Thursday, February 15, 2007

Data snooping

There was a recent press release from the BBC on the confusion surrounding data snooping laws.
Balancing the needs of the police to investigate crimes online with the privacy of individual web users has become controversial as governments seek to extend their snooping rights in cyberspace. Already European ISPs and phone companies are in the process of implementing an EU directive which forces them to retain a variety of communication data for up to two years. Now, a republican congressman, Lamar Smith, has put forward a bill for discussion in the US Congress that could see a similar regime operating Stateside. Experts think it is unlikely that the US will introduce draconian data retention laws any time soon, not because they do not want to but because similar European legislation is currently in varying degrees of disarray.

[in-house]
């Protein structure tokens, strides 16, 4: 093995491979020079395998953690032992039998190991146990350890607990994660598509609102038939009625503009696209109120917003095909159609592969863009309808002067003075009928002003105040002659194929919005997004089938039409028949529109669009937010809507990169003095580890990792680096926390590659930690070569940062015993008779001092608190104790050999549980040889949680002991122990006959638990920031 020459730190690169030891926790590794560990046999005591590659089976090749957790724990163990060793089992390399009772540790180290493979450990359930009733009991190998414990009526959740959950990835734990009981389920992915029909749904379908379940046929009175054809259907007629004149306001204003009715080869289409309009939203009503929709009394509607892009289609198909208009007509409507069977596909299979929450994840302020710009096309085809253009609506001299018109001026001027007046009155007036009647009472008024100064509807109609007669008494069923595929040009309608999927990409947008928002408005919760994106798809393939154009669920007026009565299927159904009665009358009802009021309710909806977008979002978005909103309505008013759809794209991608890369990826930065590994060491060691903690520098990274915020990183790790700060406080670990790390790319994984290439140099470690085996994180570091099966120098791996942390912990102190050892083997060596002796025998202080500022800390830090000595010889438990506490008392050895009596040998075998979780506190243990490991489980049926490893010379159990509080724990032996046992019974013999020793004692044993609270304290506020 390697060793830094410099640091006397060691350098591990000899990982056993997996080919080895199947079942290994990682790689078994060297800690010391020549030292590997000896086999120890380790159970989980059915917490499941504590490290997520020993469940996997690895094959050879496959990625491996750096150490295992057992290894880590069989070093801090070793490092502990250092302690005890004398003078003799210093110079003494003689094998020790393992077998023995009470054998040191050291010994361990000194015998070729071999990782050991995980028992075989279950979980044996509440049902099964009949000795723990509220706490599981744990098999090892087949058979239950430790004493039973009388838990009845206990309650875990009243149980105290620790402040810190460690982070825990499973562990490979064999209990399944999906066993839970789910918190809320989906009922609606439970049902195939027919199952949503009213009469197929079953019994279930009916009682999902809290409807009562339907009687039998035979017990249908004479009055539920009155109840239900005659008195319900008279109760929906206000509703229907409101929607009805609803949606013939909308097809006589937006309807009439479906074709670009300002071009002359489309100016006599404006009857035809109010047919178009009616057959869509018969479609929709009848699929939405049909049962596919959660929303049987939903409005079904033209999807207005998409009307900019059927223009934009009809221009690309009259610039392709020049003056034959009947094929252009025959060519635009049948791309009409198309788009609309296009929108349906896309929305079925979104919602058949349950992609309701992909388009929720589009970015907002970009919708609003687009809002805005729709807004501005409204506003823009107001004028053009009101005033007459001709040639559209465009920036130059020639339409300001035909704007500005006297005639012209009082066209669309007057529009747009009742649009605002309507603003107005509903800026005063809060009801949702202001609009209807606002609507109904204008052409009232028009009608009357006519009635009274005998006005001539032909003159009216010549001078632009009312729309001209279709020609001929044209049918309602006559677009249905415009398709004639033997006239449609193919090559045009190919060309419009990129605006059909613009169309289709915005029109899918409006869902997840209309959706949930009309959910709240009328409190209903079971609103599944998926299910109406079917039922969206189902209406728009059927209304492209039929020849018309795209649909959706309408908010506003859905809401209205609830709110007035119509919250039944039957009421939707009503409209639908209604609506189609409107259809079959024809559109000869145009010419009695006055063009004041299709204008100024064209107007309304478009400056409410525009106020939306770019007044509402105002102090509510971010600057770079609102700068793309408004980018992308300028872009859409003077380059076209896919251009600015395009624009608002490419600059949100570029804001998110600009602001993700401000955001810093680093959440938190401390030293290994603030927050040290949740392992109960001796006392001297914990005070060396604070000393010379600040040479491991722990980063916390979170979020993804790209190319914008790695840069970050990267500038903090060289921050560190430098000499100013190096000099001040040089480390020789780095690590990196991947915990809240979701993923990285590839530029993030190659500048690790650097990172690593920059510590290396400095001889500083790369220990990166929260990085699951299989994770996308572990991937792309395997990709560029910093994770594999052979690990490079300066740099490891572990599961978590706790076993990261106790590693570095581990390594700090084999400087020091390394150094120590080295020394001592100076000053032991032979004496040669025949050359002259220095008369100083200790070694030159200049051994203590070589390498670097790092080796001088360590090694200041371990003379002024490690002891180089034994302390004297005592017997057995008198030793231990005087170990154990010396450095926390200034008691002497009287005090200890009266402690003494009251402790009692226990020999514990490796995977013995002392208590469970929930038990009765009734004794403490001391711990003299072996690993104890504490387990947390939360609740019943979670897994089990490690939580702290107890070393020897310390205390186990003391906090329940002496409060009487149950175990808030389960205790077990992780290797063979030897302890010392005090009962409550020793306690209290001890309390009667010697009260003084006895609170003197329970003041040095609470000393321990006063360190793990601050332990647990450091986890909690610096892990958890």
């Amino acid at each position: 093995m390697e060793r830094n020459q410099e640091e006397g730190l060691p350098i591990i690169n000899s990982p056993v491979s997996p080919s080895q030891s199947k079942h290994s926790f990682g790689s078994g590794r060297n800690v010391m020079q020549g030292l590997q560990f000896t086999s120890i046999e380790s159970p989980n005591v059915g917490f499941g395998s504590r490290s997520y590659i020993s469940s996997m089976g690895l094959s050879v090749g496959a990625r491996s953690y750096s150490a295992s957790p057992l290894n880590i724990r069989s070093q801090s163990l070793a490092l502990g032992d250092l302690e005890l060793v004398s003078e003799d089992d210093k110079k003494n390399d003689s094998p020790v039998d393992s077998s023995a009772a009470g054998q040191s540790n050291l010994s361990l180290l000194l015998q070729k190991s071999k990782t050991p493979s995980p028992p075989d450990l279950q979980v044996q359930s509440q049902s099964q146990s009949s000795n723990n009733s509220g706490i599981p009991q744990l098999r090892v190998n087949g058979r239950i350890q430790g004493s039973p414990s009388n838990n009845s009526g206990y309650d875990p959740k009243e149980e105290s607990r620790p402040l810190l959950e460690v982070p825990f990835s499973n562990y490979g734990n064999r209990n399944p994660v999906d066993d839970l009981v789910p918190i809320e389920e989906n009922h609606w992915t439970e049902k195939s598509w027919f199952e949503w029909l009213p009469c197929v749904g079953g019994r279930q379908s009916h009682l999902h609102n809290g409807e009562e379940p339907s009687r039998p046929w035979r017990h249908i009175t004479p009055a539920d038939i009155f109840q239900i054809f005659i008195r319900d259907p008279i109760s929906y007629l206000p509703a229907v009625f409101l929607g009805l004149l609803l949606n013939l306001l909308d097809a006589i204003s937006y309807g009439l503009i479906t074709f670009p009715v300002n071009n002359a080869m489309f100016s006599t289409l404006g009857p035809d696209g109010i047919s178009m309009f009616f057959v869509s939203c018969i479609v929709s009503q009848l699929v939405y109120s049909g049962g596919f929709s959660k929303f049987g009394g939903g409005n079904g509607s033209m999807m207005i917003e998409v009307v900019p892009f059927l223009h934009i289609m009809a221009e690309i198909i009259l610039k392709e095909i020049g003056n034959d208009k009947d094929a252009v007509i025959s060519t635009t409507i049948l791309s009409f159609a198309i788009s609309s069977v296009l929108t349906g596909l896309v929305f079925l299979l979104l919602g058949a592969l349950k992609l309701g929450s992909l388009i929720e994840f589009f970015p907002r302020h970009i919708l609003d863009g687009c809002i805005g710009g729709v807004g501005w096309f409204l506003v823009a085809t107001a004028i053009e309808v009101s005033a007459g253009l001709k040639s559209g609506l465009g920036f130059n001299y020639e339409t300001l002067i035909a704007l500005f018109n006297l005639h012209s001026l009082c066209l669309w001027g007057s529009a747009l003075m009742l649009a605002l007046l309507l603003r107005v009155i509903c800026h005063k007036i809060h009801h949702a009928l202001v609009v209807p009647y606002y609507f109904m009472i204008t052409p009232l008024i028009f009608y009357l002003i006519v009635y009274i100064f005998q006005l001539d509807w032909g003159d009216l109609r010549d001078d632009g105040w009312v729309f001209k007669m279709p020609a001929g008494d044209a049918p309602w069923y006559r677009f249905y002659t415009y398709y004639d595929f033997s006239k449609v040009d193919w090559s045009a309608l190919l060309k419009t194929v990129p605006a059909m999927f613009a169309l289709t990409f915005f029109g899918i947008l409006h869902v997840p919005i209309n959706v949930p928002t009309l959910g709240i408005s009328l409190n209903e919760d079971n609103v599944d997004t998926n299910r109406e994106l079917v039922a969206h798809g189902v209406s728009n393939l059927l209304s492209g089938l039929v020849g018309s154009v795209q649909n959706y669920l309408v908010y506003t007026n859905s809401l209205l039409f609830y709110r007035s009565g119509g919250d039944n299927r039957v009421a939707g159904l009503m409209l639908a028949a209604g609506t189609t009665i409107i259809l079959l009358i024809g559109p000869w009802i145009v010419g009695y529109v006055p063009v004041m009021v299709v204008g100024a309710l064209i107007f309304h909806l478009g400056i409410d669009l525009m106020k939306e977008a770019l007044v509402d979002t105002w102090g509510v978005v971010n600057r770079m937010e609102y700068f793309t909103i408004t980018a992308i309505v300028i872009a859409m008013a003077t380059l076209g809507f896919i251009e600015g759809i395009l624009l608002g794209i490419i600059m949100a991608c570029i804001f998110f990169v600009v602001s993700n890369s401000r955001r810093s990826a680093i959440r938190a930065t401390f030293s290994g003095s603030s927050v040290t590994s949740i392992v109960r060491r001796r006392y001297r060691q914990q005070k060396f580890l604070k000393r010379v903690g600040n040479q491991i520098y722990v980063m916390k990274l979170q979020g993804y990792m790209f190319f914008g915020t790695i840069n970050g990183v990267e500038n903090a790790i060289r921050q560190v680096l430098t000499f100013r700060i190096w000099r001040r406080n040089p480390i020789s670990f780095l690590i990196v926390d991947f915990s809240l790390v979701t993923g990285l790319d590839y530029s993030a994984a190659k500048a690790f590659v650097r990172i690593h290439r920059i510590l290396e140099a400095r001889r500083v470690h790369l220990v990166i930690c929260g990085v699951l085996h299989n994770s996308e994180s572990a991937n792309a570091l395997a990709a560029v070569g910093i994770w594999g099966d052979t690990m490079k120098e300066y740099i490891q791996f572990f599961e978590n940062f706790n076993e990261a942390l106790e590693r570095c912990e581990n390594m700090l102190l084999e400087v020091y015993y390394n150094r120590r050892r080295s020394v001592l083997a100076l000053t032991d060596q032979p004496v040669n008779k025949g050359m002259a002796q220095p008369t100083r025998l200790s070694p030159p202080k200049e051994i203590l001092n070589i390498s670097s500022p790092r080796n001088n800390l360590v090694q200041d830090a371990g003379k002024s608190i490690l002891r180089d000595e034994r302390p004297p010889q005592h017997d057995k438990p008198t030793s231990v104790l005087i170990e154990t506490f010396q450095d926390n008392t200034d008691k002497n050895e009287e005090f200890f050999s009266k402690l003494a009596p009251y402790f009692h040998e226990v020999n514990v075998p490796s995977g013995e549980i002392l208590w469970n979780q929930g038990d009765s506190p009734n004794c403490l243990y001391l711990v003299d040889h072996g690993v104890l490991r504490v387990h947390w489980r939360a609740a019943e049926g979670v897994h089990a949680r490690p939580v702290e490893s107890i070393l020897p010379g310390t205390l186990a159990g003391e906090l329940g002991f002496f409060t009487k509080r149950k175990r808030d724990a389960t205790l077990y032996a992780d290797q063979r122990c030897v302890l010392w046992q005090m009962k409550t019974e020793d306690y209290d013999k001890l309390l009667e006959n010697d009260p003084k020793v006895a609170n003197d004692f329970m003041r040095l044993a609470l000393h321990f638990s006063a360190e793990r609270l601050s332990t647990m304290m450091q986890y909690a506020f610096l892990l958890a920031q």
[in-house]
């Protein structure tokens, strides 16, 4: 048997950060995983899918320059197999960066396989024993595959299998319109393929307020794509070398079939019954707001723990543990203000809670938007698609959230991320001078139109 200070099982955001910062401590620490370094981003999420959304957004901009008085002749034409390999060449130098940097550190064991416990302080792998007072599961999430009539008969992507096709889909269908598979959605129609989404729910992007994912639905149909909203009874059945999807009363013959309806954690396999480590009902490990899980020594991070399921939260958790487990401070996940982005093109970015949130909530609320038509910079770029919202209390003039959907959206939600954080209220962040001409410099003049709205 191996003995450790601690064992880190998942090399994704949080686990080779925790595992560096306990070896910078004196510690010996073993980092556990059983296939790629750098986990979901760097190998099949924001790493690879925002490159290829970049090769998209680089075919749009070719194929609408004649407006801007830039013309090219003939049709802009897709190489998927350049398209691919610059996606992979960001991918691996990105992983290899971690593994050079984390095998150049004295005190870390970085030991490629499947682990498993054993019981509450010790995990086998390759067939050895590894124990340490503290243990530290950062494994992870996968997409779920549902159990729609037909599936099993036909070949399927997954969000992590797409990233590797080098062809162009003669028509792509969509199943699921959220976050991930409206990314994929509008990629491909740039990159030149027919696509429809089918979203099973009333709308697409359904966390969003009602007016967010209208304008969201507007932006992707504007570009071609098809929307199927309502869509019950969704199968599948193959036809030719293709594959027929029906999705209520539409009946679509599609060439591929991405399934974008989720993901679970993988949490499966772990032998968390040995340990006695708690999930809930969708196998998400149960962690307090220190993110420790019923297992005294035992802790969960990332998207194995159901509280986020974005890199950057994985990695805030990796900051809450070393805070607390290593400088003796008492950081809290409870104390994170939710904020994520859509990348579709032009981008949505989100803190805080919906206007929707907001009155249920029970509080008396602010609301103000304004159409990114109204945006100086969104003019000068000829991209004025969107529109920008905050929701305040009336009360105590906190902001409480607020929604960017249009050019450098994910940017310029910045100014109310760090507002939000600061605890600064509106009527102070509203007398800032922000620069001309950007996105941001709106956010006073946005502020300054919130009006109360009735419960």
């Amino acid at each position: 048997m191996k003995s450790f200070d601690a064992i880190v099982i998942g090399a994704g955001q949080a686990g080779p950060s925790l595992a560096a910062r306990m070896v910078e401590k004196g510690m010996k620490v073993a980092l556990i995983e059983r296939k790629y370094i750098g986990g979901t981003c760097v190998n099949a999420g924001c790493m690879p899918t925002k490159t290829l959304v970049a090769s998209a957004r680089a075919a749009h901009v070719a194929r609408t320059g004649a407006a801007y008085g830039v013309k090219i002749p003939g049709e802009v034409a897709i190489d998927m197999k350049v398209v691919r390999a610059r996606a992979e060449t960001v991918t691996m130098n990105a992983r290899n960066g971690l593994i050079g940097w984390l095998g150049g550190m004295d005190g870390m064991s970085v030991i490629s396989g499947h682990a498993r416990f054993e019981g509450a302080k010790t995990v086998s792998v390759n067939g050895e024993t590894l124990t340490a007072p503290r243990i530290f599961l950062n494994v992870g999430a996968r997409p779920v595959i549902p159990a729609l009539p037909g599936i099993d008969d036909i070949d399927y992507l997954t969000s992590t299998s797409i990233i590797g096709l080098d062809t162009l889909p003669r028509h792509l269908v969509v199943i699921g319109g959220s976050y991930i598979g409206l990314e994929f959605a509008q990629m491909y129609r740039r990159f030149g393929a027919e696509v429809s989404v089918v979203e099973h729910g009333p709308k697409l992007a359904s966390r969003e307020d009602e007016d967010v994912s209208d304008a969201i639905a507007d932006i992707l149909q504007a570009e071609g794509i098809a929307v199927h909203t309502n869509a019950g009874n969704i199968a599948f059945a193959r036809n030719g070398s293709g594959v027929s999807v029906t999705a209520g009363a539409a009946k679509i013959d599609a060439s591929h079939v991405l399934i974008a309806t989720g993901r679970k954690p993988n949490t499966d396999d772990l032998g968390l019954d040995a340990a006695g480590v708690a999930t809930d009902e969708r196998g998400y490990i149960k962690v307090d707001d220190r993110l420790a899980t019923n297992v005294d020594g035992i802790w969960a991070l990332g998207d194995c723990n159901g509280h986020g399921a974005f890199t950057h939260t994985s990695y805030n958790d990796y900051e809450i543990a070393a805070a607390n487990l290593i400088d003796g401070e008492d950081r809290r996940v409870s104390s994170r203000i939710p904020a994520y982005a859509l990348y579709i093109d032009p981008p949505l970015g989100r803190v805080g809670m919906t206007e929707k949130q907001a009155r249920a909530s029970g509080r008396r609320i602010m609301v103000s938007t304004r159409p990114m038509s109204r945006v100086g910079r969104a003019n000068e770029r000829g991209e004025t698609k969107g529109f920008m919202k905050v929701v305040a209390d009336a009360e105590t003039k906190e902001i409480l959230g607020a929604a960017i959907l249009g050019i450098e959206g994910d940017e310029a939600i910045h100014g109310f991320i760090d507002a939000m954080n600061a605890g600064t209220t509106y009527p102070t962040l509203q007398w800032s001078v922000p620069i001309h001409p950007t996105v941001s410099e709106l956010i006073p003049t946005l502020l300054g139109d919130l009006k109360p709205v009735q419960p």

The Data Retentions Directive 2006/24/EC (pdf) amends the Data Protection Directive 95/46/EC and Directive on Privacy and Electronic Communications 2002/58/EC. It will require organisations to store data of up to 2 years (Art. 6). However, some provisions continue to remain unclear when considering how the Directive (when implemented) will work in practice. For example, the Directive draws a distinction between retaining "traffic data" and "location data", but is it always necessarily clear how this is applied to the internet? Some articles/websites worth reading:

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